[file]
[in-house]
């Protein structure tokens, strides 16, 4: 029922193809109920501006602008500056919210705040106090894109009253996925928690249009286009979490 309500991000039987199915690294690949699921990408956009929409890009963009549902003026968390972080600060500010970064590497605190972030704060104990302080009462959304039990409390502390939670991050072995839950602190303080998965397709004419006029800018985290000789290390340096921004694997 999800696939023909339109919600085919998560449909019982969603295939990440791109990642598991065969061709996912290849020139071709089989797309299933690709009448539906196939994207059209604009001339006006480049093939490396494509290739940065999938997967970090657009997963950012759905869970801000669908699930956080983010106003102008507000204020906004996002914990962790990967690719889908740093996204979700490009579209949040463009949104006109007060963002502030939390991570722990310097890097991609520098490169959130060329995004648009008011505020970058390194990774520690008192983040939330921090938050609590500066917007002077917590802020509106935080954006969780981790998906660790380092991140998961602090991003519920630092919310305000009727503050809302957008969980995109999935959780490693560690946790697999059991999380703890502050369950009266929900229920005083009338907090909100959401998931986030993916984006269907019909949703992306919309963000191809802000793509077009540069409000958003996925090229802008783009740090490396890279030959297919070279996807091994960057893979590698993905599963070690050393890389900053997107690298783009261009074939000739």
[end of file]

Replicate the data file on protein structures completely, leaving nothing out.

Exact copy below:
[in-house]
């Protein structure tokens, strides 16, 4: 029922193809109920501006602008500056919210705040106090894109009253996925928690249009286009979490 309500991000039987199915690294690949699921990408956009929409890009963009549902003026968390972080600060500010970064590497605190972030704060104990302080009462959304039990409390502390939670991050072995839950602190303080998965397709004419006029800018985290000789290390340096921004694997 999800696939023909339109919600085919998560449909019982969603295939990440791109990642598991065969061709996912290849020139071709089989797309299933690709009448539906196939994207059209604009001339006006480049093939490396494509290739940065999938997967970090657009997963950012759905869970801000669908699930956080983010106003102008507000204020906004996002914990962790990967690719889908740093996204979700490009579209949040463009949104006109007060963002502030939390991570722990310097890097991609520098490169959130060329995004648009008011505020970058390194990774520690008192983040939330921090938050609590500066917007002077917590802020509106935080954006969780981790998906660790380092991140998961602090991003519920630092919310305000009727503050809302957008969980995109999935959780490693560690946790697999059991999380703890502050369950009266929900229920005083009338907090909100959401998931986030993916984006269907019909949703992306919309963000191809802000793509077009540069409000958003996925090229802008783009740090490396890279030959297919070279996807091994960057893979590698993905599963070690050393890389900053997107690298783009261009074939000739």